In other words, if the fundamental value proposition is assuaging parental guilt, then the fundamental competitor is not Encarta, it is the PC. Encarta is merely the icing on the cake. Supermarket brands and intellectual content have precious little to do with it. But within the mindset of executives in the business, steeped in a culture of scholarly values and self-confident from a history of unbroken success, it is extraordinarily hard to understand early enough that conventional industry definitions are obsolete.
There is a third lesson: even if the executives of established businesses fully grasp the impact of new technologies, and even if they can reason their way beyond their corporate myths and assumptions, they still face a massive competitive disadvantage arising precisely because they are incumbents. Incumbents are saddled with legacy assetsnot just clunky mainframe systems, but sales and distribution systems, bricks and mortar, brands and core competencies. Competing in the face of the new economics of information requires cannibalizing those assets, perhaps even destroying them. Incumbents hesitate to do that, especially as long as the business has positive margins. Rather, they do complex financial calculations and get bogged down in internal political debates. Insurgents have no such inhibitions.
Britannica's sales force had been built over decades. It was a foundation of competitive advantage and the envy of the industry. It was obsolete. An aggressive strategy for the new medium would have required blowing it up. The company hesitated. Microsoft had no reason to hesitate.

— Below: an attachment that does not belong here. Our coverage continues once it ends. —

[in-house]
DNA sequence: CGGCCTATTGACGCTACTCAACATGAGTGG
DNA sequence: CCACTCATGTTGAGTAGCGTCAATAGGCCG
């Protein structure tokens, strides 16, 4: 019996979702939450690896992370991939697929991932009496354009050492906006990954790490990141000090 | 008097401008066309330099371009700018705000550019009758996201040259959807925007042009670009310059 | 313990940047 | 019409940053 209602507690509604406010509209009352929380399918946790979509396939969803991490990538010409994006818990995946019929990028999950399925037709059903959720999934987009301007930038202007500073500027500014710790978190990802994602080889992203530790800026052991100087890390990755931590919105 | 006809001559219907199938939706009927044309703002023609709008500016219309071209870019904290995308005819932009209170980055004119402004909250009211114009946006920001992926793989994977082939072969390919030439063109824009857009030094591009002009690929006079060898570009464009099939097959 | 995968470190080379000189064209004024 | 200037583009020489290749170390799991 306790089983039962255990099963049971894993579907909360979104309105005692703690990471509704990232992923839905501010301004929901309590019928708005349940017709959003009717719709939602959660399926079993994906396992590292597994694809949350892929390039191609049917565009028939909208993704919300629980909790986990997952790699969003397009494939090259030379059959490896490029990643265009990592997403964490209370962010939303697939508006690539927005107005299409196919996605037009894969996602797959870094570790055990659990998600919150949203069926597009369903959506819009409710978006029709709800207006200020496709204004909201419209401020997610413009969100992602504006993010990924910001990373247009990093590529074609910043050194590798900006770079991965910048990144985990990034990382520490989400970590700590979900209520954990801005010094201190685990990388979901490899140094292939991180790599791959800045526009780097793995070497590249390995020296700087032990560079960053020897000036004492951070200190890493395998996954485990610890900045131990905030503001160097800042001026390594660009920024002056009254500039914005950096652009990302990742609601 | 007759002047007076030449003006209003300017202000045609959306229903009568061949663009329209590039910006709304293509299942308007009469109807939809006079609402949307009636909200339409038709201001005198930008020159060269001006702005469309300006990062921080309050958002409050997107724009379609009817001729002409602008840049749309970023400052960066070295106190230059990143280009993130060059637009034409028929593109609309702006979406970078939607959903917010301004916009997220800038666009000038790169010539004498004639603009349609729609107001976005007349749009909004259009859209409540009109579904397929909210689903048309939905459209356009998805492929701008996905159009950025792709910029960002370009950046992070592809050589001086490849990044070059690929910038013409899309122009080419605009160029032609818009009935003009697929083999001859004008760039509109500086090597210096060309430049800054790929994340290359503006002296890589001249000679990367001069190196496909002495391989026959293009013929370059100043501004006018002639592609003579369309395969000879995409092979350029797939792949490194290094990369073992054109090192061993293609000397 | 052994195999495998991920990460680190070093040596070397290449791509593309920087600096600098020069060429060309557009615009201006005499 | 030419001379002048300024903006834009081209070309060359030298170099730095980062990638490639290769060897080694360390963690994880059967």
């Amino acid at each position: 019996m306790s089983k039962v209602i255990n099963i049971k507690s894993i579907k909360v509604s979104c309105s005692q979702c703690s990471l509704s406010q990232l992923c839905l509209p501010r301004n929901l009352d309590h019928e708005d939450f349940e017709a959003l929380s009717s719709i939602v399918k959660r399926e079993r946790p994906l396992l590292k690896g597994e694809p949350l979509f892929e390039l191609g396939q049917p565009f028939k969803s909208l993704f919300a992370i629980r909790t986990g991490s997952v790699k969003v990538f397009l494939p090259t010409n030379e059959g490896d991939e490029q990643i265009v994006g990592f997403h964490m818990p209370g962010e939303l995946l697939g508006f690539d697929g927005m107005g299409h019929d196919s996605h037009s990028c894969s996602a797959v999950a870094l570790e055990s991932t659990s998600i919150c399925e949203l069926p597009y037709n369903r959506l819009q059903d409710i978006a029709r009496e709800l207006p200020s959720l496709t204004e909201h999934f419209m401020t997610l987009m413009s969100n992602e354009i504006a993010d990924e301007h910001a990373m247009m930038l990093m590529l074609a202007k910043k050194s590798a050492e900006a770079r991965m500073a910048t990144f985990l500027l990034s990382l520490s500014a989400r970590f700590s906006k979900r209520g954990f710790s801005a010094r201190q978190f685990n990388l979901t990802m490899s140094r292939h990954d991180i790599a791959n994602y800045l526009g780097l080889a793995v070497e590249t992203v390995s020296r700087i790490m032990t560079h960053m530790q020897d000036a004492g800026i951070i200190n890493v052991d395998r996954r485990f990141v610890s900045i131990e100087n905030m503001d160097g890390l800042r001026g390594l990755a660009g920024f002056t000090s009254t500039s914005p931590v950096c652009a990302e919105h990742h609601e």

This is a real shift. In the vast majority of traditional competitive situations, the defense has the advantage. But when the economics of information are shifting, insurgents are advantaged precisely by their lack of legacy systems, legacy assets, and a legacy mindset. Having nothing to lose becomes an advantage.
The destabilization of competitive advantage is as much an opportunity as it is a threat. It just depends on how strategists choose to look at it. One consequence of the obsolescence of industry and business boundaries is that every incumbent under traditional business definitions is free to play the insurgent under some other definition.
There is a fourth lesson: this is not a zero-sum game. The total value of the players can riseor falldramatically. The game can be a massively positive sum: in book retailing, total shareholder value has gone up significantly. It can be a massively negative sum: in the encyclopedia business, shareholder value collapsed, perhaps by an order of magnitude. Britannica clearly lost. But it is not obvious that Microsoft or anybody else won. In dollar terms, sales of encyclopedias of all kinds are one-tenth of what they were in 1990. Microsoft never succeeded in getting to the price point it expected. Consumers rarely trade up from last year's promotional version to this year's fully priced version. Consumers benefit (if they ever use the product), but the industry is essentially destroyed. It is not clear that anybody will ever again write works of scholarship comparable to the greatest editions of Britannicaat least not in the same form.
But there is hope. Britannica, under its new management, has produced a moderately successful CD-ROM product. It goes far beyond its competitors, not only in quality and sheer volume, but in transcending the CD-ROM's limitations and connecting directly to the World Wide Web. The new Britannica aims to become aindeed theportal to a universe of high-quality, objective, scholarly material. The brand guarantees, as do few others, the seriousness and reliability of the content. The hope is to rise above the clutter and mediocrity that have proliferated in the early years of the Internet and build anew something of permanent value. The identity of that something and the challenge of building it under the vagaries of shifting economics of information are the themes of this book.